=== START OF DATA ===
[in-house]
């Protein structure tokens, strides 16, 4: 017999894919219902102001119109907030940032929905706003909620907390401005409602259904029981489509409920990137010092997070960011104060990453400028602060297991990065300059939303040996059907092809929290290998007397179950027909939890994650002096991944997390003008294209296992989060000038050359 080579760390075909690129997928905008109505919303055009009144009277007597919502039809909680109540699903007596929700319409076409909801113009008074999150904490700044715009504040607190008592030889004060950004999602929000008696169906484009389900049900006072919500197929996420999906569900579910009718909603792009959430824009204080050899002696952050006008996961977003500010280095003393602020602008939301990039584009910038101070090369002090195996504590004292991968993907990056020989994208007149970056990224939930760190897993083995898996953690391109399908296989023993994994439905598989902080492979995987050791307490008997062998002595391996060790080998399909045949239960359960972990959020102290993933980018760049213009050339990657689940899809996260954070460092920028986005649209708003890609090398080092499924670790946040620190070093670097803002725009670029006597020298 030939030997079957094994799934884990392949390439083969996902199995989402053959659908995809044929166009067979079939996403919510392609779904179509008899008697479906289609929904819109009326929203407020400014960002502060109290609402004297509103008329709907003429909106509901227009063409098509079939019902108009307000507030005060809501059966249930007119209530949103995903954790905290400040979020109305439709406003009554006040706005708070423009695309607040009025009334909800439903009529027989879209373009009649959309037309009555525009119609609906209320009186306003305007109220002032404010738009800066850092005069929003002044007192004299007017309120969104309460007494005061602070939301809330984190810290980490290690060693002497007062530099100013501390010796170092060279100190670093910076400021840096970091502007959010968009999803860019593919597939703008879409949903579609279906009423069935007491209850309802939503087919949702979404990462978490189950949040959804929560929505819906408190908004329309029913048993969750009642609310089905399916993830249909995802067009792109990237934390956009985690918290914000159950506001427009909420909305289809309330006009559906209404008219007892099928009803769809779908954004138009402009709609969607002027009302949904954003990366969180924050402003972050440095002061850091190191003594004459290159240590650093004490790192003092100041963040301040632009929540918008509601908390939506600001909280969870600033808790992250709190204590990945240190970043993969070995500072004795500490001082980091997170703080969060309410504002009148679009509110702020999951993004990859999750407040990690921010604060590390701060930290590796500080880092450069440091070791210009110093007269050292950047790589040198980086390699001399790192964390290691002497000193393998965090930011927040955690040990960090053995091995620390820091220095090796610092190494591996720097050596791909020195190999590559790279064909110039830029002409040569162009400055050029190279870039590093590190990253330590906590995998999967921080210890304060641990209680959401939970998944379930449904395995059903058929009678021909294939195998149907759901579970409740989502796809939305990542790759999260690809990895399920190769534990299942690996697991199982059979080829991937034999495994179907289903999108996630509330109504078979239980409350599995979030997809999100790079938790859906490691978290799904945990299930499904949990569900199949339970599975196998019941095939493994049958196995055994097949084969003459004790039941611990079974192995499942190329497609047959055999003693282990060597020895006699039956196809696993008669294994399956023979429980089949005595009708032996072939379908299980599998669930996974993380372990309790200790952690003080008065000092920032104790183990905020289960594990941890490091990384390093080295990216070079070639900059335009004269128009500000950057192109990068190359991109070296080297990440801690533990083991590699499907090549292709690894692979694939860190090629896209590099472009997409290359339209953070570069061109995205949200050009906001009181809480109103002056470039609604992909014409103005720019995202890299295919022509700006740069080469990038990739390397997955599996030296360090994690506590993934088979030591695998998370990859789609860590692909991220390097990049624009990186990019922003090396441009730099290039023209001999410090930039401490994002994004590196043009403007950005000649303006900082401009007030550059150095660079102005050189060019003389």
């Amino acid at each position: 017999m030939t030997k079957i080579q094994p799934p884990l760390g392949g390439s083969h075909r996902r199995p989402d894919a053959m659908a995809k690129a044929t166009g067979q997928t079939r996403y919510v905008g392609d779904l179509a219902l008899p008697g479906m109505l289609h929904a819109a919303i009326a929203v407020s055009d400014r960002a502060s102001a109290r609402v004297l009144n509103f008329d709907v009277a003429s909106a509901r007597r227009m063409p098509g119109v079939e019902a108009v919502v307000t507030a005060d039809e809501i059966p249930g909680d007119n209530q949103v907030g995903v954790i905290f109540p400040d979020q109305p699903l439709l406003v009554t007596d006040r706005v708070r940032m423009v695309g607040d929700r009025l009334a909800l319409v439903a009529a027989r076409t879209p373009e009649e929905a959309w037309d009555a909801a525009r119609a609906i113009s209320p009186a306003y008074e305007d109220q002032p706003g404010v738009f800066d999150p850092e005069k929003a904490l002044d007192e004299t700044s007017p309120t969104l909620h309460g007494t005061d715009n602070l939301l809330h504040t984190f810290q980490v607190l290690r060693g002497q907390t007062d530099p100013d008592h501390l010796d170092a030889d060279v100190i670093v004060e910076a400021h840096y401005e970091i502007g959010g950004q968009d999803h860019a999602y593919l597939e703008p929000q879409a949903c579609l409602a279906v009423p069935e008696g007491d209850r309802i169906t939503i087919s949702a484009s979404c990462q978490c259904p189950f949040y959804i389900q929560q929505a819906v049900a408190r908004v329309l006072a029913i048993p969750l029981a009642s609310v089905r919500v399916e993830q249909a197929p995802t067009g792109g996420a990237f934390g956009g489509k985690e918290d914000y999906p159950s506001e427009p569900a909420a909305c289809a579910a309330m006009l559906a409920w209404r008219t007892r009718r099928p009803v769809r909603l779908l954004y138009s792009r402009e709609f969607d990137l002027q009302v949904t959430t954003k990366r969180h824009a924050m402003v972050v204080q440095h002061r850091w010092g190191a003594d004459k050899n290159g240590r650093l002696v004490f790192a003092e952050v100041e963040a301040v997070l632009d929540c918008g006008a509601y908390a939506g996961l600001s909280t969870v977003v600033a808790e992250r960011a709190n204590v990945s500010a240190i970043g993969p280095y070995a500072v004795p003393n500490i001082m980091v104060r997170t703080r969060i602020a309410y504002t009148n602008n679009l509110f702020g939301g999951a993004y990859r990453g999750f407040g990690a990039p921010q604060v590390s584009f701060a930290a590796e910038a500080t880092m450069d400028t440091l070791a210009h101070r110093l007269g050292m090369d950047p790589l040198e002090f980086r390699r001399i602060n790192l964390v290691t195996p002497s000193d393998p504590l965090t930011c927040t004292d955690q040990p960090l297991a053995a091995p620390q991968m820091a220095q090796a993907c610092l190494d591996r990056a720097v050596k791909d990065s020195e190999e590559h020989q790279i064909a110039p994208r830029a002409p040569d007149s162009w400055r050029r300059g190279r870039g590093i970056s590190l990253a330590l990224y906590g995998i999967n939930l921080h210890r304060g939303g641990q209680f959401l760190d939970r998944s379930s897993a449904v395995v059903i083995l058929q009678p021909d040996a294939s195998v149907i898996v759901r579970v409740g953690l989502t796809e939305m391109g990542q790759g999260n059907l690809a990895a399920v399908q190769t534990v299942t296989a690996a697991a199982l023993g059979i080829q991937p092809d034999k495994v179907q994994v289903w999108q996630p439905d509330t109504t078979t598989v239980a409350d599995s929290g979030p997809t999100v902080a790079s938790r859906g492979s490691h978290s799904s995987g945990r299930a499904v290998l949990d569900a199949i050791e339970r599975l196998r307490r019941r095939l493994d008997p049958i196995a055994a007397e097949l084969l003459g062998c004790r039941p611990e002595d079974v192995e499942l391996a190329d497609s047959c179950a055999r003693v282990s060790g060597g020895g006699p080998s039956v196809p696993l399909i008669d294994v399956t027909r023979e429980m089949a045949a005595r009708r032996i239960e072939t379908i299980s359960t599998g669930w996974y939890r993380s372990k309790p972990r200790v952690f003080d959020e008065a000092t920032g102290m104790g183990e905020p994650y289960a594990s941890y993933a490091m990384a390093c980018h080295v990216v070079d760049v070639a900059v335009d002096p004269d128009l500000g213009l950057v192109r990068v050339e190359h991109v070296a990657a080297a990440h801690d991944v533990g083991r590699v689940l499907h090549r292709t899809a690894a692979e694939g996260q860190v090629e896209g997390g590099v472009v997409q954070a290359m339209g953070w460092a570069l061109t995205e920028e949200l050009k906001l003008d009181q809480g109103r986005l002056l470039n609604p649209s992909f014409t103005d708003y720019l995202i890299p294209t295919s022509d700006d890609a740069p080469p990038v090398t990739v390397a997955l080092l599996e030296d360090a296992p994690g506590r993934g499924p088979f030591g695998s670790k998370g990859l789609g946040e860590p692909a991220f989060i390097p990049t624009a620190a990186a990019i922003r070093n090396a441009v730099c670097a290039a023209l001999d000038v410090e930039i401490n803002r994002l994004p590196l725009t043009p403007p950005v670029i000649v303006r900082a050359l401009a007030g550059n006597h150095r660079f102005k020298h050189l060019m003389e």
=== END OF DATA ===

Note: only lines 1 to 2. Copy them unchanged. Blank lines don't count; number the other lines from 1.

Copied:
[in-house]
């Protein structure tokens, strides 16, 4: 017999894919219902102001119109907030940032929905706003909620907390401005409602259904029981489509409920990137010092997070960011104060990453400028602060297991990065300059939303040996059907092809929290290998007397179950027909939890994650002096991944997390003008294209296992989060000038050359 080579760390075909690129997928905008109505919303055009009144009277007597919502039809909680109540699903007596929700319409076409909801113009008074999150904490700044715009504040607190008592030889004060950004999602929000008696169906484009389900049900006072919500197929996420999906569900579910009718909603792009959430824009204080050899002696952050006008996961977003500010280095003393602020602008939301990039584009910038101070090369002090195996504590004292991968993907990056020989994208007149970056990224939930760190897993083995898996953690391109399908296989023993994994439905598989902080492979995987050791307490008997062998002595391996060790080998399909045949239960359960972990959020102290993933980018760049213009050339990657689940899809996260954070460092920028986005649209708003890609090398080092499924670790946040620190070093670097803002725009670029006597020298 030939030997079957094994799934884990392949390439083969996902199995989402053959659908995809044929166009067979079939996403919510392609779904179509008899008697479906289609929904819109009326929203407020400014960002502060109290609402004297509103008329709907003429909106509901227009063409098509079939019902108009307000507030005060809501059966249930007119209530949103995903954790905290400040979020109305439709406003009554006040706005708070423009695309607040009025009334909800439903009529027989879209373009009649959309037309009555525009119609609906209320009186306003305007109220002032404010738009800066850092005069929003002044007192004299007017309120969104309460007494005061602070939301809330984190810290980490290690060693002497007062530099100013501390010796170092060279100190670093910076400021840096970091502007959010968009999803860019593919597939703008879409949903579609279906009423069935007491209850309802939503087919949702979404990462978490189950949040959804929560929505819906408190908004329309029913048993969750009642609310089905399916993830249909995802067009792109990237934390956009985690918290914000159950506001427009909420909305289809309330006009559906209404008219007892099928009803769809779908954004138009402009709609969607002027009302949904954003990366969180924050402003972050440095002061850091190191003594004459290159240590650093004490790192003092100041963040301040632009929540918008509601908390939506600001909280969870600033808790992250709190204590990945240190970043993969070995500072004795500490001082980091997170703080969060309410504002009148679009509110702020999951993004990859999750407040990690921010604060590390701060930290590796500080880092450069440091070791210009110093007269050292950047790589040198980086390699001399790192964390290691002497000193393998965090930011927040955690040990960090053995091995620390820091220095090796610092190494591996720097050596791909020195190999590559790279064909110039830029002409040569162009400055050029190279870039590093590190990253330590906590995998999967921080210890304060641990209680959401939970998944379930449904395995059903058929009678021909294939195998149907759901579970409740989502796809939305990542790759999260690809990895399920190769534990299942690996697991199982059979080829991937034999495994179907289903999108996630509330109504078979239980409350599995979030997809999100790079938790859906490691978290799904945990299930499904949990569900199949339970599975196998019941095939493994049958196995055994097949084969003459004790039941611990079974192995499942190329497609047959055999003693282990060597020895006699039956196809696993008669294994399956023979429980089949005595009708032996072939379908299980599998669930996974993380372990309790200790952690003080008065000092920032104790183990905020289960594990941890490091990384390093080295990216070079070639900059335009004269128009500000950057192109990068190359991109070296080297990440801690533990083991590699499907090549292709690894692979694939860190090629896209590099472009997409290359339209953070570069061109995205949200050009906001009181809480109103002056470039609604992909014409103005720019995202890299295919022509700006740069080469990038990739390397997955599996030296360090994690506590993934088979030591695998998370990859789609860590692909991220390097990049624009990186990019922003090396441009730099290039023209001999410090930039401490994002994004590196043009403007950005000649303006900082401009007030550059150095660079102005050189060019003389």